2. Higher torque at lower speed requires for the drive to handle higher current draw at low speed.
If torque is the same throughout – what happens to voltage and current throughout the speed range?
This is where reverting to the motor torque formula is useful.
Observations based on this formula are:
1. If torque stays the same ( constant torque) and the VFD output frequency (and motor speed) is increasing between 0-60Hz, horsepower or motor power consumption has to increase.
2. Motor power is going to be made up of two components of interest to us here ( assuming power factor and efficiency are constant) and they are voltage and current. Torque is proportional to current which infers that current will not change ( much). That leaves a variance in voltage, which also happens to be the component that the drive can alter with its voltage source inverter nature.
Some variance does occur in motor current. One possible reason is that motor impedance characteristics are affected by frequency- this is a topic of its own.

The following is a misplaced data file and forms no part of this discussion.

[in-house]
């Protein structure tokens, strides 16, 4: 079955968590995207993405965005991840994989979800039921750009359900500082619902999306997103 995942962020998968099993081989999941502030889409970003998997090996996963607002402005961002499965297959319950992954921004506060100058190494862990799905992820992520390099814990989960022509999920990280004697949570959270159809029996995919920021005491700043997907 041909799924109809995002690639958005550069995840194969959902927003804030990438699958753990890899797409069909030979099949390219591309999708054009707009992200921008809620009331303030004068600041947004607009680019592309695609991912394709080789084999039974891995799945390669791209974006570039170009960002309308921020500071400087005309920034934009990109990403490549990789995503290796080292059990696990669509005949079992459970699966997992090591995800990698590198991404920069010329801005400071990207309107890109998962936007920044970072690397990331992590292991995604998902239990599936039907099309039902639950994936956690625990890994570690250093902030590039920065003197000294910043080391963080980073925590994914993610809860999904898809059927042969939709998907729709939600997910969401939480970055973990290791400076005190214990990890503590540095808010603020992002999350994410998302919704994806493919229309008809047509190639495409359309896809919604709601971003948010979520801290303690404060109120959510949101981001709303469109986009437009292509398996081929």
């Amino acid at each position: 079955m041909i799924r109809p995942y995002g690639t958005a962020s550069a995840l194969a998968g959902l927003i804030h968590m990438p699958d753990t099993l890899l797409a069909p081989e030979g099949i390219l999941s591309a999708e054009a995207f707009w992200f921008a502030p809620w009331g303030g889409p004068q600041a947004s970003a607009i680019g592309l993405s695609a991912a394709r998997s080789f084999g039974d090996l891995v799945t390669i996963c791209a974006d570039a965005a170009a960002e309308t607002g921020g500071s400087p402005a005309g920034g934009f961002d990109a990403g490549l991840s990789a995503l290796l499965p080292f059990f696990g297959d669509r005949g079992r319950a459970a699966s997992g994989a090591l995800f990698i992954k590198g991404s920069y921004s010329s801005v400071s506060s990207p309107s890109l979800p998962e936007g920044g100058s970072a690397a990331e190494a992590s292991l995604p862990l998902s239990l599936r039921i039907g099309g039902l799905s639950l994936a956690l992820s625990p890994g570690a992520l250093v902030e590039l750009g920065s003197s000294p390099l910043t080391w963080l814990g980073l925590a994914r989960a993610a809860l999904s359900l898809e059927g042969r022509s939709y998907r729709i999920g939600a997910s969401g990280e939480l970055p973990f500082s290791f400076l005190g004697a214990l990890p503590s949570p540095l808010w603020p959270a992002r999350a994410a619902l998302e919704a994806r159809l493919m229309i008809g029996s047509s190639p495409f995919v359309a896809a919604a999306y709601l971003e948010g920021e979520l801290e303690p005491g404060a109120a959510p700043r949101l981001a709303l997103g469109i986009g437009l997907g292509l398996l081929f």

The graph at the top of this post shows the motor torque, motor voltage and motor current across the speed range. The load torque required in this example case is about 50%.
The following are formulae used to calculate some important aspects of a variable speed drive application such as torque and speed.
Synchronous speed of an ac induction motor = 120 x frequency / number of poles,remembered easier with the formula :
Where : f= frequency
p= number of poles
n = speed in rpm
Torque is defined as a rotating force or work in a rotary motion. When calculating work, we use the formula force x distance. As such, the formula for torque is force x radius. When converted into electrical terms:
3-phase Power calculation
Power (HP) = Voltage x Current x Power Factor x 1.73/ 746
DC bus voltage
To calculate the dc bus voltage of an ac drive, for a 3 phase rectifier on the drive input, the DC bus voltage is input ac voltage x √2
Another popular calculation related to motor loads in general is power factor.
Power factor is defined as the ratio of Real/Active Power (kW) over Apparent Power (kVA). The description and calculations related to power factor probably deserves a post of its own, to be included later.